". . . But the past does not exist independently from the present. Indeed, the past is only past because there is a present, just as I can point to something over there only because I am here. But nothing is inherently over there or here. In that sense, the past has no content. The past -- or more accurately, pastness -- is a position. Thus, in no way can we identify the past as past." p. 15

". . . But we may want to keep in mind that deeds and words are not as distinguishable as often we presume. History does not belong only to its narrators, professional or amateur. While some of us debate what history is or was, others take it into their own hands." p. 153

Silencing the Past: Power and the Production of History (1995) by Michel-Rolph Trouillot

Thursday, July 2, 2015


The Hermione, a replica of the three-masted frigate that returned Lafayette to the colonies in 1780, to fight against England and to assist General Washington with the French Navy he'd persuaded the king to send, sailed into NY Harbor yesterday, all 32 cannon firing. She's currently achored at the South Street Seaport, with free tours.

 "Yo! George!  I gotcha the King's navy!  Who's your boy, George?  Who's your very best boy? Ha!"

The Hermione is doing an Atlantic coast tour, so others will also see her.

After the war, alas, by 1824 when the Marquis de Lafayette was able to get to America again, much had happened including Lafayette's downfall by the French Revolution and the Terrorist era. Washington had long been moldering in the Washington family tomb. The older and younger men had been very dear friends and comrades. Lafayette was one of several worthy younger men, including Alexander Hamilton, with whom Washington developed strong surrogate father-son relationships.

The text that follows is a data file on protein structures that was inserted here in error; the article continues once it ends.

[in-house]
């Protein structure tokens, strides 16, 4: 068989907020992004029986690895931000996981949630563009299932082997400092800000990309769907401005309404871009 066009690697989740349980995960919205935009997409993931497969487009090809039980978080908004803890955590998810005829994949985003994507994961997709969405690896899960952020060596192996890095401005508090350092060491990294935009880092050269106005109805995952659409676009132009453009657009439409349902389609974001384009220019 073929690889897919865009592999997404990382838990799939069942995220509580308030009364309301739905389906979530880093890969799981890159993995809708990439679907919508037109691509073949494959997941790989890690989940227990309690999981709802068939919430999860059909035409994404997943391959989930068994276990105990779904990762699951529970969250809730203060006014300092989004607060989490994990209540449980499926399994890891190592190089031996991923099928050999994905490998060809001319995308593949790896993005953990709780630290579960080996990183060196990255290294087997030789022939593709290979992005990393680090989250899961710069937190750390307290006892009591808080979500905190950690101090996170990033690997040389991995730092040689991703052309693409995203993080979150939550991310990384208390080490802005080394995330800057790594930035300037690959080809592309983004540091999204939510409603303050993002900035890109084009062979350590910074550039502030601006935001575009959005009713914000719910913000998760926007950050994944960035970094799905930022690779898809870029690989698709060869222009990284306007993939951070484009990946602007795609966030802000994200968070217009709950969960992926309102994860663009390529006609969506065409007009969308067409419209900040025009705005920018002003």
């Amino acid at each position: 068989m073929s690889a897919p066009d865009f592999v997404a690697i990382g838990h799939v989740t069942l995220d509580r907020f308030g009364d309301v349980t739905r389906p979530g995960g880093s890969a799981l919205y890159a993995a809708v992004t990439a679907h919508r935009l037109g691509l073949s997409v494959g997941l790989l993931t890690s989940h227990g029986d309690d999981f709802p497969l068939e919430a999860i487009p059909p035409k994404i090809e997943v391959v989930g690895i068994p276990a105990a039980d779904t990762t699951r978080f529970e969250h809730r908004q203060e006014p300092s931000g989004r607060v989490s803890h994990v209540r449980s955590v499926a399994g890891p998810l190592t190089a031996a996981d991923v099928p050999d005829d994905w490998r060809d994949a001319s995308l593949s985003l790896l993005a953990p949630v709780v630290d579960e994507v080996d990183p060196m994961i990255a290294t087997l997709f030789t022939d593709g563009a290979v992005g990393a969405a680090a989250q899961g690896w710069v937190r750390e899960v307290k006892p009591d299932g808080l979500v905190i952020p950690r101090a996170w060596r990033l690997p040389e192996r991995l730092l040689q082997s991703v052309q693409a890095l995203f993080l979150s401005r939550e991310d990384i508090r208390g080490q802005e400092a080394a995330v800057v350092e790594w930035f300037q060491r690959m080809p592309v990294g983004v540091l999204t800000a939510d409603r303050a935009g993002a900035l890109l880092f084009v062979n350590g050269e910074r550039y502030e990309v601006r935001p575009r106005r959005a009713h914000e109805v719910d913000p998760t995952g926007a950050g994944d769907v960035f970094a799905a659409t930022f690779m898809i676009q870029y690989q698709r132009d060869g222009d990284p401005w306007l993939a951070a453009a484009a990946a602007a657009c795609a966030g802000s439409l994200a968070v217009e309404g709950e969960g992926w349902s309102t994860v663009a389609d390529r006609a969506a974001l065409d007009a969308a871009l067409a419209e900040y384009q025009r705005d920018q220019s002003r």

The very young, handsome, charming, brave, loyal Marquis de Lafayette
The Marquis, on a year's return to France, welcomed his son into the world, naming him in honor of his American military father: Georges Washington Motier de Lafayette. Washington did what he could as president to get Lafayette out of the Austrian prison where the French Revolution landed him*, got money for his wife to live on in Europe during those wars and paid the fees for Georges at Columbia, I think, and gave him an introduction to Alexander Hamilton, who had him to stay in his house. Hamilton's behavior with Georges rather puts a lie to the widely held belief that during the War of Independence Hamilton was jealous of Lafayette.

Later, when public opinion had turned against France, Washington brought Georges to the President's House in Philadelphia, and then to Mount Vernon.

The Lafayette issue was a very delicate diplomatic situation for the President to deal with, as Jefferson, and for a while the people of the new U.S. wanted to side with France, Washington and the Federalists did not want to -- distrusting the French Revolution and believing France was attempting to manipulate the young, weak United States into another war with England. During that period of enthusiastic Jacobin Clubs violence erupted in the colonies -- for and against France --, including Philadelphia, via the clandestine, anonymous help and encouragement of Jefferson, as part of his war on the Federalists including undermining Washington. (Ultimately this led to a breach between the two; Washington refused to have anything more to do with the man who betrayed him in so many ways, and continued to lie to his face about doing so.)

Fun Fact: the famous Freemason apron in which Washington was often painted, that he wore when dedicating the corner stone of Washington D.C. in a 100% Free Mason ritual, and in which he was buried, had been embroidered by Lafayette's wife, Marie Adrienne Françoise de Noailles, Marquise de La Fayette, as a gift to General Washington.

The Hermione will lead a flotilla around the Statue of Liberty (gift of France!) and then up the Hudson to where the Intrepid is anchored.  It's supposed to go around Lady Liberty at 10:30 AM.  I'd love to see this, but I'm sure the crowds will be so dense that I, with the bad back, who can't stand long, will not be able to view the spectacle, that, in reality, after all this time swimming in American History, means something very large to me.


*  Lafayette and his family were attempting to leave Paris and France at the height of the Terror, get to England and from there to the young U.S. and buy a farm close to Mount Vernon.  He was very fortunate to have been arrested outside of France, otherwise he and his family would surely have been executed as were other members of his family.  As it was, he spent most of his five-year imprisonment in dreadful conditions and barely survived.

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